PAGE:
Regional Prosperity Must Trump US Power Politics

Once a champion of globalization and free markets, Washington now instead aims to reverse globalization because it deems it no longer to be in its interest.

Last week, U.S. Secretary of the Treasury Janet Yellen commenced her so-called Indo-Pacific tour with a visit to South Korea, where she called for greater decoupling between U.S. allies and China.

The visit marks a growing trend by the United States of politicizing global trade and economics as it attempts to create greater leverage for geopolitical confrontation and force other countries to follow suit in the name of “self-interest.”

But will the U.S. succeed? Geography suggests not. As the world’s second-largest economy, most populous country, and largest trading nation, China is deeply integrated into the economic prospects of its respective neighbors on multiple levels. This includes multilateral free trading arrangements such as the Regional Comprehensive Economic Partnership (RCEP), scores of bilateral trading agreements with numerous U.S. allies, and many other investment and financial-related mechanisms. How can a government not based in the region, which does not possess any scale of similar economic integration, believe it can shift the tectonics of economic reality to suit its interests while offering nothing in return?

U.S. Treasury Secretary Janet Yellen testifies during a Senate Banking, Housing, and Urban Affairs Committee hearing in Washington, D.C., the United States, on Sept. 28, 2021. (Photo/Xinhua)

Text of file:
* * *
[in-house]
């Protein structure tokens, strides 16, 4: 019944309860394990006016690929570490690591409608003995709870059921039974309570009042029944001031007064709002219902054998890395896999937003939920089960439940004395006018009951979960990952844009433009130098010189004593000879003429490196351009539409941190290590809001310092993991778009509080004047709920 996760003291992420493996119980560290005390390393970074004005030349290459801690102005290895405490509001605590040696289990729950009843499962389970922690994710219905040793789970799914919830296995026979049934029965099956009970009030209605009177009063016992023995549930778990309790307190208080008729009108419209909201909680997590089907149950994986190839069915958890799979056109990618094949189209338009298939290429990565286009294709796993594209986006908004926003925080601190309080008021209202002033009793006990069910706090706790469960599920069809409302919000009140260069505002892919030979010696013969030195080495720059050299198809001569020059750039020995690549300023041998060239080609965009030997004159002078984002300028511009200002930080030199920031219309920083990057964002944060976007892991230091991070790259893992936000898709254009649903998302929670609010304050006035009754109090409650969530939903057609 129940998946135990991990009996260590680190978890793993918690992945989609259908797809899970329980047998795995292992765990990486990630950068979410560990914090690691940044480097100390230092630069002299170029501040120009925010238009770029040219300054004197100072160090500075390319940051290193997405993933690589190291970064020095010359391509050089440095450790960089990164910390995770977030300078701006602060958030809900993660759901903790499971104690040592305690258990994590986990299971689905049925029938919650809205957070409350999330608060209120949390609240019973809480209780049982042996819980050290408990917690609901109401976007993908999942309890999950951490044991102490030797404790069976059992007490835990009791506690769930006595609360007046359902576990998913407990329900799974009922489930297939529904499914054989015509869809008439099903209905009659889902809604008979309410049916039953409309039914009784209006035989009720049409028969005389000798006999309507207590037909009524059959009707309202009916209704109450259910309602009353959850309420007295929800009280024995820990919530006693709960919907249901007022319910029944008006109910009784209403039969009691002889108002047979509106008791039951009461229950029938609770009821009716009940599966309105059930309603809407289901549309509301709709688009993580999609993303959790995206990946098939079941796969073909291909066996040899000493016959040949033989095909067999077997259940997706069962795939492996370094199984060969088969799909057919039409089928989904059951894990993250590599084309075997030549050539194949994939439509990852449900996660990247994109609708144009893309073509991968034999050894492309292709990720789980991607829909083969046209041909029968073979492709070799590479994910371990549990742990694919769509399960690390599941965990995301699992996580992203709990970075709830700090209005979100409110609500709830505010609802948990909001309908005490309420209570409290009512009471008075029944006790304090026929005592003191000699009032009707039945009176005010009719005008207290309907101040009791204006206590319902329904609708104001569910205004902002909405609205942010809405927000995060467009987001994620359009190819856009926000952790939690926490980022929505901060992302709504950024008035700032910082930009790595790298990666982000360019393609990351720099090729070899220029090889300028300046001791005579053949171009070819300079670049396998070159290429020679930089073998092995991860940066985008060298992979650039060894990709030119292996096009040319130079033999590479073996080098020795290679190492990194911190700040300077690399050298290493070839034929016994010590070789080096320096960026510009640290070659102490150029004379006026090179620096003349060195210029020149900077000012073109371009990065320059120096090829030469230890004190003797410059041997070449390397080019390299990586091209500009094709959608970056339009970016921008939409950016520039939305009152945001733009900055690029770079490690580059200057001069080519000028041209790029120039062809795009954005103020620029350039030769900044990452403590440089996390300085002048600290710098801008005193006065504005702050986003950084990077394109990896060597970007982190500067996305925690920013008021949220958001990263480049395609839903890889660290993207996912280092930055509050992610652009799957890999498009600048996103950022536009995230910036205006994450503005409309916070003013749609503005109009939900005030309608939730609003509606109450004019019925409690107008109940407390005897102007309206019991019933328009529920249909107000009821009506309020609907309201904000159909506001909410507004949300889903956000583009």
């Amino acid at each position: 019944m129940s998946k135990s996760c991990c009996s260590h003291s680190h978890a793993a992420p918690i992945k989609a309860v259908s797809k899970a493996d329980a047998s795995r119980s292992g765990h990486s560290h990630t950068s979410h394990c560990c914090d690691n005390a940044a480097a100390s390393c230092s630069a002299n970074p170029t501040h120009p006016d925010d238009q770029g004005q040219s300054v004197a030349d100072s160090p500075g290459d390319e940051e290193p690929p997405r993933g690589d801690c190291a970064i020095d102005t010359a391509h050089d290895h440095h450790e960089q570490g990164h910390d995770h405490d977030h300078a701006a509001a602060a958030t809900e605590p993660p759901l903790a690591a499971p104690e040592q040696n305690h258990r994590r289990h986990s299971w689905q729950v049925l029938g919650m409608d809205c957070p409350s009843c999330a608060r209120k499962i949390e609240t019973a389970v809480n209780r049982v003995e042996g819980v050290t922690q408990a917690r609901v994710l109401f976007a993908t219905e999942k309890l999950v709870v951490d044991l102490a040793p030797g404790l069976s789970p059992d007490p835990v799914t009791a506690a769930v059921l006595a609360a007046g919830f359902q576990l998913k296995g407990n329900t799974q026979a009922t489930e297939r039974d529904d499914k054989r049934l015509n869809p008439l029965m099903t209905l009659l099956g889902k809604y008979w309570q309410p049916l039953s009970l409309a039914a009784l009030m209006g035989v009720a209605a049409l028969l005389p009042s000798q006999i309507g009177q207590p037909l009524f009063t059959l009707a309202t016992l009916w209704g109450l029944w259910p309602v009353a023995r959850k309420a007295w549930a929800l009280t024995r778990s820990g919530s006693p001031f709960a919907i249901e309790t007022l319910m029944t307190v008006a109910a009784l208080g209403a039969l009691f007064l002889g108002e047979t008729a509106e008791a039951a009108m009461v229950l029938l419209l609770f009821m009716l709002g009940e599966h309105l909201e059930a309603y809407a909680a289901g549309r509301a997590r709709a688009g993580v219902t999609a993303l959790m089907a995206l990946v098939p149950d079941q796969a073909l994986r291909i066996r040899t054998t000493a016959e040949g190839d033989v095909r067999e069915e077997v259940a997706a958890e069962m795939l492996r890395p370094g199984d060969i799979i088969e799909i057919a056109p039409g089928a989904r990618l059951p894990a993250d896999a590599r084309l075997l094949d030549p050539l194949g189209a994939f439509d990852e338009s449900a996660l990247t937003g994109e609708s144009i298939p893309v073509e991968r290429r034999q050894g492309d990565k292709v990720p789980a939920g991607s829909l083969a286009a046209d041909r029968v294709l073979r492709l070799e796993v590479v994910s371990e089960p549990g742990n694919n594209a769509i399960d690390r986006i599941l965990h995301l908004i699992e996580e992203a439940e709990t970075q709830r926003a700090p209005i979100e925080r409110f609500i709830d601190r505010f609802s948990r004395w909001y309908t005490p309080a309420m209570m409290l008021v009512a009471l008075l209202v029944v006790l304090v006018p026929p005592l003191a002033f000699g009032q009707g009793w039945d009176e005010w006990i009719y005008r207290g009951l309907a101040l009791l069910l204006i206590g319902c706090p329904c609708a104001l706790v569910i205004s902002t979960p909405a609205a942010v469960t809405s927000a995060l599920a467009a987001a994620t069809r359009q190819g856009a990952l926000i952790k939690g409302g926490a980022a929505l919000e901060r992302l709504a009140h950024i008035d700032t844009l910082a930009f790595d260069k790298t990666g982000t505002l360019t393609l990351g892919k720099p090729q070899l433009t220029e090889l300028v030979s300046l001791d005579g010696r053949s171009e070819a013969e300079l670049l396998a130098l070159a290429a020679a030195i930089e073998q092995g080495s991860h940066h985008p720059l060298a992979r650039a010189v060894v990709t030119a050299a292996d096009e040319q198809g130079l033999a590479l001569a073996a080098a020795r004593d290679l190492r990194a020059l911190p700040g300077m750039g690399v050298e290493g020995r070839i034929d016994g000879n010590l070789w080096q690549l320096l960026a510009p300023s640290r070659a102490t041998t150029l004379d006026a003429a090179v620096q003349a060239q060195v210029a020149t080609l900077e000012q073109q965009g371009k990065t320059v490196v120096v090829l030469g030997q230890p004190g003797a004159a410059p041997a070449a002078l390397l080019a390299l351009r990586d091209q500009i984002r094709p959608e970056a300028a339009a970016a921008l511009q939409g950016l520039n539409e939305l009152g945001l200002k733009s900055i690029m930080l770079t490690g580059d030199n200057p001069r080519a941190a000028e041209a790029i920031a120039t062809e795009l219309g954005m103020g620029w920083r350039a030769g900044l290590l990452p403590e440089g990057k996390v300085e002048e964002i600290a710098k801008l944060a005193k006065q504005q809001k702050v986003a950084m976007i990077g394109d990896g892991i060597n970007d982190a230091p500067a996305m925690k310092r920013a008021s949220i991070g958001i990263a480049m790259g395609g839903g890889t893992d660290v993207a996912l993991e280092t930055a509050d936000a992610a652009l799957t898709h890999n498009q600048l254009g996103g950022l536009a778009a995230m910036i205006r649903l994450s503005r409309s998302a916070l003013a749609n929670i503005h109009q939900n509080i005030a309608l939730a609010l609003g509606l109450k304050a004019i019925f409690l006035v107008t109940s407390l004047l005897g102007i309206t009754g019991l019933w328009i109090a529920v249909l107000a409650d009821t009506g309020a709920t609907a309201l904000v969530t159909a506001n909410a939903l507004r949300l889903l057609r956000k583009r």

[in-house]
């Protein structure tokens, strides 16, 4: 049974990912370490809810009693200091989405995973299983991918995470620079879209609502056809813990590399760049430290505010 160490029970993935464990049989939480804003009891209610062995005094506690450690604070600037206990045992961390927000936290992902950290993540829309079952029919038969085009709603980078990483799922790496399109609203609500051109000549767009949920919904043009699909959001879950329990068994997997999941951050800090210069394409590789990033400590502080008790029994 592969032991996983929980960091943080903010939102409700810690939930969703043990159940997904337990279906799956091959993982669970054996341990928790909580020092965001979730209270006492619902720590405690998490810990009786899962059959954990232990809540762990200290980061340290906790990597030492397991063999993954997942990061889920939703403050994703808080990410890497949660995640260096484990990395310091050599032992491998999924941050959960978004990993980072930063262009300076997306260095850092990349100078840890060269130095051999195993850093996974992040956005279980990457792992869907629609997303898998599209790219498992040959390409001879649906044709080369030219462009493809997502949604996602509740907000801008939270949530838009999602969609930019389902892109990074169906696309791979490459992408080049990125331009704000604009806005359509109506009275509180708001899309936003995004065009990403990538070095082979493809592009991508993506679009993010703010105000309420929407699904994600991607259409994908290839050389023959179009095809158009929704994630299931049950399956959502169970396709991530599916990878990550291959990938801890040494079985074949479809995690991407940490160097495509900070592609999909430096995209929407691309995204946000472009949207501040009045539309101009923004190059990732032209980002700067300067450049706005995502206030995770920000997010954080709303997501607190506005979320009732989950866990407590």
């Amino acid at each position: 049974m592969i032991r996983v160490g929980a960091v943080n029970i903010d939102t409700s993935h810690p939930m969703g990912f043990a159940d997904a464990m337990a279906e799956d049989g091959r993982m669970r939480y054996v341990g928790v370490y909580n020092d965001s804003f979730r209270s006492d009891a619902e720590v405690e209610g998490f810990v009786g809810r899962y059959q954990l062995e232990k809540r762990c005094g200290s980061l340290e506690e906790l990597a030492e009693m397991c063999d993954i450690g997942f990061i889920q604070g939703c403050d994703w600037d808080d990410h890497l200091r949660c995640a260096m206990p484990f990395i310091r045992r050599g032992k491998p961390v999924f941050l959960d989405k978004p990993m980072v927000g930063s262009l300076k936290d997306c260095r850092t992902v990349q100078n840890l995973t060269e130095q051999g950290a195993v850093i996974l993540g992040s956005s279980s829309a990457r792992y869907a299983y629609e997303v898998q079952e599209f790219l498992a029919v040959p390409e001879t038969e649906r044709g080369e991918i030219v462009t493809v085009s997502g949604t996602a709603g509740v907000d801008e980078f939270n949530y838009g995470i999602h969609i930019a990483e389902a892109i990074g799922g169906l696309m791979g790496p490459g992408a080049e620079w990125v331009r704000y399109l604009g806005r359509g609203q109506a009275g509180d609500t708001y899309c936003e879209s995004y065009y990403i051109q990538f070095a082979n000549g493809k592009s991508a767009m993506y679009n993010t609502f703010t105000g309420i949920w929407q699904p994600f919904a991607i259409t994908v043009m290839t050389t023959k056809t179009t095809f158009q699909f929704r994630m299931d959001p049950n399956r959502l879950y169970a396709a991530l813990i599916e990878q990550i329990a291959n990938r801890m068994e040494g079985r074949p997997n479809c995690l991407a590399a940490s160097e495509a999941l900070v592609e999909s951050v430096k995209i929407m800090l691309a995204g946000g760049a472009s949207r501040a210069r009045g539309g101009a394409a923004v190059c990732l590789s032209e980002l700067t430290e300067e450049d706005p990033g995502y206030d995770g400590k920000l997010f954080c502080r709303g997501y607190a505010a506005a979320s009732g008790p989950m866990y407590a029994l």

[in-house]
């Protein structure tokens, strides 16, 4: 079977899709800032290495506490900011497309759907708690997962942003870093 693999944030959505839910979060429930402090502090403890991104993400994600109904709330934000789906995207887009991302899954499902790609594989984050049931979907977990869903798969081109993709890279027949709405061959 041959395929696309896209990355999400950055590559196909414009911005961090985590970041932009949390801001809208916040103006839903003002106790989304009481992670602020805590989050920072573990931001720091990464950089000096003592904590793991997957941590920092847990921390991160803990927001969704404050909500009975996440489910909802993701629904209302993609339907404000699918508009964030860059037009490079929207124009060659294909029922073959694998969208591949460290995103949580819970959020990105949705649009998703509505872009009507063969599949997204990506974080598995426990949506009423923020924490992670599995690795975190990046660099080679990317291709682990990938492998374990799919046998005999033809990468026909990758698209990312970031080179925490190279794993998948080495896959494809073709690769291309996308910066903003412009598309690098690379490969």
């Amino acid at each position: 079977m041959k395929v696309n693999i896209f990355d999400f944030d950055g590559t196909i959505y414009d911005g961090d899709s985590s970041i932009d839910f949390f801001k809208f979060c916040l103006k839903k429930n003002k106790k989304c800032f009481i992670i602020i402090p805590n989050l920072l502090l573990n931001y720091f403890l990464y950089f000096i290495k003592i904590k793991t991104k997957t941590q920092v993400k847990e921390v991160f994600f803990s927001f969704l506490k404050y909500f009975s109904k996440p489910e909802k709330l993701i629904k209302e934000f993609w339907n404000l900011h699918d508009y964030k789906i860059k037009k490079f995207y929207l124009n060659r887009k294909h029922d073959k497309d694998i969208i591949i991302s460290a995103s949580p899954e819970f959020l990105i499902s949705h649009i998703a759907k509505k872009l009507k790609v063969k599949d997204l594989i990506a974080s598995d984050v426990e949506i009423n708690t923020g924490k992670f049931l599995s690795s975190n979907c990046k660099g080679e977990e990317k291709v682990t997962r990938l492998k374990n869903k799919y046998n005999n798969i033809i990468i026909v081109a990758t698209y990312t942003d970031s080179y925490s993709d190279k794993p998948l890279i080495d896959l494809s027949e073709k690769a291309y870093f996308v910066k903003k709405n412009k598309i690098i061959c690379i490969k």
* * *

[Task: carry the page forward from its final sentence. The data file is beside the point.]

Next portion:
The U.S. is violating the fundamental laws of geo-economics in favor of geopolitics, a foreign policy it applies to Asia and the entire world. Once a champion of globalization and free markets, Washington now instead aims to reverse globalization because it deems it no longer to be in its interest. Therefore, it asks other states to try and exclude certain countries from their markets, to choose technology and suppliers based on political preferences, as opposed to cost-effectiveness or quality, and above all, to take political decisions which ultimately prove to be more expensive, involve making sacrifices and offer nothing to the prosperity of the respective countries involved. This, as seen through the surge in global inflation, constitutes one of the biggest threats to the global economy.

In reality, the interconnected economy of the Asia-Pacific has benefited from decades of continuous integration, and this can be the only way forward for its prosperity. The end of the Cold War allowed a once deeply divided region to come together, pool together resources, and build a common future. The United States attempts to unravel this by demanding some countries “take sides.” This cannot be the way forward.

In the case of China and South Korea, both countries are neighbors who have formed one of the largest and most prosperous economic relationships in the region and the world. The potential dismantling of this would be disastrous to both countries. The relationship should not be sacrificed in the name of geopolitics, let alone because the U.S. is not prepared to offer any additional market access or incentives.

The region’s countries should work together to ensure a more promising regional development instead of creating divisions. An Asian economic future without the most important players is inconceivable.